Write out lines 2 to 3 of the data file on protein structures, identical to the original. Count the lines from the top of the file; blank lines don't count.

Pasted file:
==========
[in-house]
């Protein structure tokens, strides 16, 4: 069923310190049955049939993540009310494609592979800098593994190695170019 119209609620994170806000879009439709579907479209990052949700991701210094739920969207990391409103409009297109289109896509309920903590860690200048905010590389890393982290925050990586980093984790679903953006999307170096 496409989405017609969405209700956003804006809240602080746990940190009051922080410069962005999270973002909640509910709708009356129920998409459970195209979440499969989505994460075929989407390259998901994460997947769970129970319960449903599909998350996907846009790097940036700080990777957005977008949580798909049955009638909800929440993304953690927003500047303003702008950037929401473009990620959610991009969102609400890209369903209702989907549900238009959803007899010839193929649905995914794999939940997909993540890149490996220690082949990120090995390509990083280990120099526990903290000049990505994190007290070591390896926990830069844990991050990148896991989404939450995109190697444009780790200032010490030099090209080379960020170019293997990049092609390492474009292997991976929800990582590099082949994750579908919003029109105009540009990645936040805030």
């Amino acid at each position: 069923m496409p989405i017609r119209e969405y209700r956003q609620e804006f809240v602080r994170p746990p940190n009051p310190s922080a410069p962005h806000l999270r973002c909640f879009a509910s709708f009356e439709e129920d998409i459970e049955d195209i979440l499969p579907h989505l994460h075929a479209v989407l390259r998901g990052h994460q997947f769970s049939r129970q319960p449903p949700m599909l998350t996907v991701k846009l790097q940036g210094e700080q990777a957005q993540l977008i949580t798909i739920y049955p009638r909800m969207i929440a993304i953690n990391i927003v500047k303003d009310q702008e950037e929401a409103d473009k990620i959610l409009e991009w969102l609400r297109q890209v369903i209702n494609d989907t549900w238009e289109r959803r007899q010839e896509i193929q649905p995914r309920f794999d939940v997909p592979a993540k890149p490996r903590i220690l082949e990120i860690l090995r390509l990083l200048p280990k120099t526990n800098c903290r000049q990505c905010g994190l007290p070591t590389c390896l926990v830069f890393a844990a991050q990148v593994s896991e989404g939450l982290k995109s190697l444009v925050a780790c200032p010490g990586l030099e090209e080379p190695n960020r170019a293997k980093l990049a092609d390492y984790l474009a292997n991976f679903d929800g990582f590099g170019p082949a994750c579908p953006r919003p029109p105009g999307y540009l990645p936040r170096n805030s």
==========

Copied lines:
């Protein structure tokens, strides 16, 4: 069923310190049955049939993540009310494609592979800098593994190695170019 119209609620994170806000879009439709579907479209990052949700991701210094739920969207990391409103409009297109289109896509309920903590860690200048905010590389890393982290925050990586980093984790679903953006999307170096 496409989405017609969405209700956003804006809240602080746990940190009051922080410069962005999270973002909640509910709708009356129920998409459970195209979440499969989505994460075929989407390259998901994460997947769970129970319960449903599909998350996907846009790097940036700080990777957005977008949580798909049955009638909800929440993304953690927003500047303003702008950037929401473009990620959610991009969102609400890209369903209702989907549900238009959803007899010839193929649905995914794999939940997909993540890149490996220690082949990120090995390509990083280990120099526990903290000049990505994190007290070591390896926990830069844990991050990148896991989404939450995109190697444009780790200032010490030099090209080379960020170019293997990049092609390492474009292997991976929800990582590099082949994750579908919003029109105009540009990645936040805030």
């Amino acid at each position: 069923m496409p989405i017609r119209e969405y209700r956003q609620e804006f809240v602080r994170p746990p940190n009051p310190s922080a410069p962005h806000l999270r973002c909640f879009a509910s709708f009356e439709e129920d998409i459970e049955d195209i979440l499969p579907h989505l994460h075929a479209v989407l390259r998901g990052h994460q997947f769970s049939r129970q319960p449903p949700m599909l998350t996907v991701k846009l790097q940036g210094e700080q990777a957005q993540l977008i949580t798909i739920y049955p009638r909800m969207i929440a993304i953690n990391i927003v500047k303003d009310q702008e950037e929401a409103d473009k990620i959610l409009e991009w969102l609400r297109q890209v369903i209702n494609d989907t549900w238009e289109r959803r007899q010839e896509i193929q649905p995914r309920f794999d939940v997909p592979a993540k890149p490996r903590i220690l082949e990120i860690l090995r390509l990083l200048p280990k120099t526990n800098c903290r000049q990505c905010g994190l007290p070591t590389c390896l926990v830069f890393a844990a991050q990148v593994s896991e989404g939450l982290k995109s190697l444009v925050a780790c200032p010490g990586l030099e090209e080379p190695n960020r170019a293997k980093l990049a092609d390492y984790l474009a292997n991976f679903d929800g990582f590099g170019p082949a994750c579908p953006r919003p029109p105009g999307y540009l990645p936040r170096n805030s």